In what was dubbed “the final push,” the last Live 8 concert took place in Edinburgh on July 6 as heads of state assembled at Gleneagles for the G8 conference. A rain-soaked crowd of 50,000 heard Nelson Mandela say via video link, “In this new century millions of people in the world’s poorest countries remain imprisoned and enslaved in chains. They are in the prison of poverty. It’s time to set them free.”
The Edinburgh concert marked the end of a truly massive media event. Five million people are said to have logged on to AOL’s live video stream of the Saturday, July 2, concerts. Upward of a million people are said to have attended the Live 8 events. Hundreds of millions are reported to have watched the concerts on TV. A quarter of a million people marched through the streets of Edinburgh.
The scale of the Live 8 event was spectacular. But its essential aim was of a far more politically sinister character than its altruistic pose would suggest. It was organised and backed by individuals and organisations with close ties to the Labour government of Tony Blair, and had the official backing of the government itself. By boosting the pitiful debt relief package agreed on by the G8 and hailing the proposals of Blair’s own Commission for Africa for aid and relief tied to free-market initiatives, it set out to provide a much-needed mask of humanitarian concern to both Blair and US President George W. Bush.
The organisers of the event and its leading spokesmen—Bob Geldof and Bono—both harked back to the legacy of Live Aid, Live 8’s 1985 predecessor. But whereas Live Aid raised millions of pounds to combat famine in Ethiopia, they stressed that this time they did not want “your money.” Echoing Lord Kitchener’s 1914 call for army recruits, they wanted “You!”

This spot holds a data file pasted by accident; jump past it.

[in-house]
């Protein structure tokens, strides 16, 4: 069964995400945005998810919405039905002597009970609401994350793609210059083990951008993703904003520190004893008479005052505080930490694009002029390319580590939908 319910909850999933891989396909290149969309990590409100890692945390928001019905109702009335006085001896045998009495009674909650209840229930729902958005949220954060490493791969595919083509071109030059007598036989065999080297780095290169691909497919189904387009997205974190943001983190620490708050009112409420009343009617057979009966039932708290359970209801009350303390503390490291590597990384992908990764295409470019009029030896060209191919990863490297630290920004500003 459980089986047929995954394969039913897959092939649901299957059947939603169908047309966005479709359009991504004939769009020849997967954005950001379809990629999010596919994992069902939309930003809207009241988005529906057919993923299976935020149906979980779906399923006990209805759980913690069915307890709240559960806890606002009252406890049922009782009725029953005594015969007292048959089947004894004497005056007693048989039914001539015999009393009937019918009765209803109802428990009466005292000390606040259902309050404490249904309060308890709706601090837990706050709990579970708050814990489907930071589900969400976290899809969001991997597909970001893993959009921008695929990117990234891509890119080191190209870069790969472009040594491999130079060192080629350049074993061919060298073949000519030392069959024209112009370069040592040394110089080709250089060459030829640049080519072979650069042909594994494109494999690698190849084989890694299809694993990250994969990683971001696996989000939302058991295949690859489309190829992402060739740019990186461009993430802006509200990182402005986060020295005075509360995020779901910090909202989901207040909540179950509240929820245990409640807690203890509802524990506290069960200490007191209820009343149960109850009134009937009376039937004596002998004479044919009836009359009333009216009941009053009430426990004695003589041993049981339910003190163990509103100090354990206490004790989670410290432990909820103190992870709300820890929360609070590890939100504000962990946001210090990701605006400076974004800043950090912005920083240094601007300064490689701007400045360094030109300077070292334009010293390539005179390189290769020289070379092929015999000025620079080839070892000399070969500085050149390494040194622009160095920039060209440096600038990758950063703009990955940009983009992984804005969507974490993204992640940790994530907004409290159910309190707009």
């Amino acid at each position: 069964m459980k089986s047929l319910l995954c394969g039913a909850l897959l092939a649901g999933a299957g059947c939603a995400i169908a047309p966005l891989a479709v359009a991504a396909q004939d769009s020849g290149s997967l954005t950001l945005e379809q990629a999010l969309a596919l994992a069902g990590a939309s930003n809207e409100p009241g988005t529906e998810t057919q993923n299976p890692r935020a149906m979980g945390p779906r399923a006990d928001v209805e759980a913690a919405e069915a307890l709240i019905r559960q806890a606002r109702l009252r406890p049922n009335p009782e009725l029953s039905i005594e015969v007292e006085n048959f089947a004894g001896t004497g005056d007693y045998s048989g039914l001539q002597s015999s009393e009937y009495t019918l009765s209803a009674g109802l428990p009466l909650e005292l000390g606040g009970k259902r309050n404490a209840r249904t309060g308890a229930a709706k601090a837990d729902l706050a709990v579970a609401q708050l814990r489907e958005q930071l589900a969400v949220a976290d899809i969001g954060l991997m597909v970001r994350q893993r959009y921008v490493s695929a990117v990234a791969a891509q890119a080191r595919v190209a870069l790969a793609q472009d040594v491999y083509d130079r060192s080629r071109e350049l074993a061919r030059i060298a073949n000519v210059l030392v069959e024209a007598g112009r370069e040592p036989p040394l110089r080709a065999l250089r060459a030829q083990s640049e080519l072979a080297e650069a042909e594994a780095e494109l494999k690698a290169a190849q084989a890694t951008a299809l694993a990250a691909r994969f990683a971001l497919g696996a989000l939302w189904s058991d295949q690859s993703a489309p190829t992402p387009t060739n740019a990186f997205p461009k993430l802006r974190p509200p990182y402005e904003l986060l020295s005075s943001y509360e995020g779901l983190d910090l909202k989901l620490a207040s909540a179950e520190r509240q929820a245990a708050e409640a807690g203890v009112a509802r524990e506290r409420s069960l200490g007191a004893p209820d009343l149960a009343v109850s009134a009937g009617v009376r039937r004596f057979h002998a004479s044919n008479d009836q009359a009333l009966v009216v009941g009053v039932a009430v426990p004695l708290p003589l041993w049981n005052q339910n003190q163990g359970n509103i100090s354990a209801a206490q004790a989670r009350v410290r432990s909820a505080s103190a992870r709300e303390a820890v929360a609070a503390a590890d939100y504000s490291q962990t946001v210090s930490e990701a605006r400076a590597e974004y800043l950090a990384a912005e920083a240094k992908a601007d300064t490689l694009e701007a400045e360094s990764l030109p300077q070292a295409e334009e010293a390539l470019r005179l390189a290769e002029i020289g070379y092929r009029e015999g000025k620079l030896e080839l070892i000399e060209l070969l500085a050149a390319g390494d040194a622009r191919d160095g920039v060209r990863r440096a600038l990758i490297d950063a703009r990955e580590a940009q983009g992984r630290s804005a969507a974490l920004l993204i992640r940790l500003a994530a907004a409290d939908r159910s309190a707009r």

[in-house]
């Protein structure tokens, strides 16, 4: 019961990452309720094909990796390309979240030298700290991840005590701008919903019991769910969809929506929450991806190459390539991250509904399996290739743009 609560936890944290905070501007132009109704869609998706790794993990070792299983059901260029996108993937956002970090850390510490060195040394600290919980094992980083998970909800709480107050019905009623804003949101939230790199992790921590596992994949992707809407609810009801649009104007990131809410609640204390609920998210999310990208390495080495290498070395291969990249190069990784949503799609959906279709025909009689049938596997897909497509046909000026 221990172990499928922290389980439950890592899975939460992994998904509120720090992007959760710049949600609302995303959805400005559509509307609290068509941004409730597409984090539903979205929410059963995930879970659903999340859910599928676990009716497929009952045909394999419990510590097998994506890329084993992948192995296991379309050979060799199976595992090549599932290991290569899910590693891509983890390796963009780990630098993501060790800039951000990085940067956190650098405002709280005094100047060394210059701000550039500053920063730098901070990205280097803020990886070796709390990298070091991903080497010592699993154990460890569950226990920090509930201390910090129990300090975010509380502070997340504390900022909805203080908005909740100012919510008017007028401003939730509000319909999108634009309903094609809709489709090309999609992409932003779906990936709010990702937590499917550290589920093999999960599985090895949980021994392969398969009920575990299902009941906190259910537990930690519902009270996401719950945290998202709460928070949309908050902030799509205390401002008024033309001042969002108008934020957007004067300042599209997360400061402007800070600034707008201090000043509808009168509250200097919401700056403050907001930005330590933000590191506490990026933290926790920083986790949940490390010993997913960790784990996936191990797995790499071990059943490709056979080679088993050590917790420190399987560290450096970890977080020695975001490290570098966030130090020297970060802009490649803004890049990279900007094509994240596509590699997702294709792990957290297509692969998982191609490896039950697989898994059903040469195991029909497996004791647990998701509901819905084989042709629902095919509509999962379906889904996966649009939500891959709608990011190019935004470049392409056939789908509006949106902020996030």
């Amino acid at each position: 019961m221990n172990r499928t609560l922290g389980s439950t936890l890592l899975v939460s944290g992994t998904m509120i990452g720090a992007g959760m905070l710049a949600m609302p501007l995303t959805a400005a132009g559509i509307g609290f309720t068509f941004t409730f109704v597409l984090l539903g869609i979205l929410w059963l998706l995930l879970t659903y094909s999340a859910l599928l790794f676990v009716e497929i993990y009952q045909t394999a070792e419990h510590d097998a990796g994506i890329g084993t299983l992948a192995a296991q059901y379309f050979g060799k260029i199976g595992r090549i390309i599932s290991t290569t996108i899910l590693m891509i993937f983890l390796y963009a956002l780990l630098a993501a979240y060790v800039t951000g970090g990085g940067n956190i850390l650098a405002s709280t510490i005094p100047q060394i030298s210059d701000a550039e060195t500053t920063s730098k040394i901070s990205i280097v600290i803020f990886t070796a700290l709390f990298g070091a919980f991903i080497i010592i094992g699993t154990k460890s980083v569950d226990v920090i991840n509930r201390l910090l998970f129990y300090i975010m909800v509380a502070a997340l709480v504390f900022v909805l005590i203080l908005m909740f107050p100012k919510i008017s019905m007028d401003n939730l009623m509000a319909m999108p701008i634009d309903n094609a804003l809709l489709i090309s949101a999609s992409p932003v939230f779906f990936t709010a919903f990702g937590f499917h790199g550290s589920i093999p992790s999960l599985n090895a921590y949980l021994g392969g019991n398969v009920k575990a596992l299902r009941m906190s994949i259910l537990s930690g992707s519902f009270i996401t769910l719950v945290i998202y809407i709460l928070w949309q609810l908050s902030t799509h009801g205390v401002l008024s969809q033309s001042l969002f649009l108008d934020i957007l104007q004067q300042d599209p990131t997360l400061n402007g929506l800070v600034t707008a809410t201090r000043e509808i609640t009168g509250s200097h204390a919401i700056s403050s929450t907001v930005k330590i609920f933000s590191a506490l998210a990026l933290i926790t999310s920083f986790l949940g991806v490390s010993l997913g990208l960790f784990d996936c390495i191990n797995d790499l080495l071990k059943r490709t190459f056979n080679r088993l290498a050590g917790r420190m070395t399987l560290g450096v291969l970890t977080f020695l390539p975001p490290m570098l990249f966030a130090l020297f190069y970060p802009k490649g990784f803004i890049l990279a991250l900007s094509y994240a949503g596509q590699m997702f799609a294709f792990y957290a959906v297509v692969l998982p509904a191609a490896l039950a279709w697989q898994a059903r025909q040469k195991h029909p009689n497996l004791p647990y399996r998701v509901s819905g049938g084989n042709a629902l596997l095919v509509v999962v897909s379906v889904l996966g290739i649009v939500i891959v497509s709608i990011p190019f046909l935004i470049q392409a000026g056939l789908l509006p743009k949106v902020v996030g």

However, this is not to say that no money changed hands. The 10 concerts cost £25 million to stage. £1.6 million was paid to the Prince’s Trust to persuade that organisation to cancel its Party in the Park. Performers were not paid, though those at the Philadelphia concert reportedly got gifts worth £1,700. Perhaps the greatest payoff will be in the boost the concerts give to record sales. Sir Paul McCartney’s performance of “Sergeant Pepper’s Lonely Hearts Club Band” was on sale within hours. London record shops reported a 1,000 percent increase in sales for Pink Floyd CDs the next day. David Gilmour, Floyd’s lead guitarist, immediately announced that his share would go to charity, and some other artists followed suit. But the royalties paid to artists are just a small proportion of the profits made from sales by the record companies. And there have been no magnanimous gestures from this quarter.
Moreover, in a digital world, CD sales represent a declining section of the market compared to sponsorship, broadcast rights and merchandising. Most of the costs of the event will be recouped in this way, and it is here that much of the profit and relatively cheap and phenomenally lucrative publicity will be sought. Naked commercialism was evident in even the most ostensibly charitable aspects of the operation. White “Make Poverty History” wristbands have been one of the most visible emblems of the campaign. From the start, they have been surrounded by controversy. It has been reported that some of these wristbands were made in Chinese sweatshops.
Journalist Stuart Hodkinson revealed in Red Pepper magazine that some of the wristbands were being sold with the logos of companies that are accused of violating workers’ rights. This included fashion company Tommy Hilfiger, accused by Stephen Coats, Executive Director of the US/Labor Education in the Americas Project of being “at the bottom of the list in demonstrating refusal to accept responsibility for the way workers are treated.” The offending wristbands were being sold at shops owned by Scottish millionaire Tom Hunter, who has pledged £1 million to the Make Poverty History campaign.
However, Hunter is a relatively small player compared to some of the corporate enterprises that have been signed up. The backing that Live 8 has won from media mogul Rupert Murdoch is just one indication that a massive business machine has been set in motion. Murdoch’s British tabloid the Sun gave the event enthusiastic support, although it is not a paper noted for its interest in Africa or liberal causes. It is, however, a key supporter of Blair.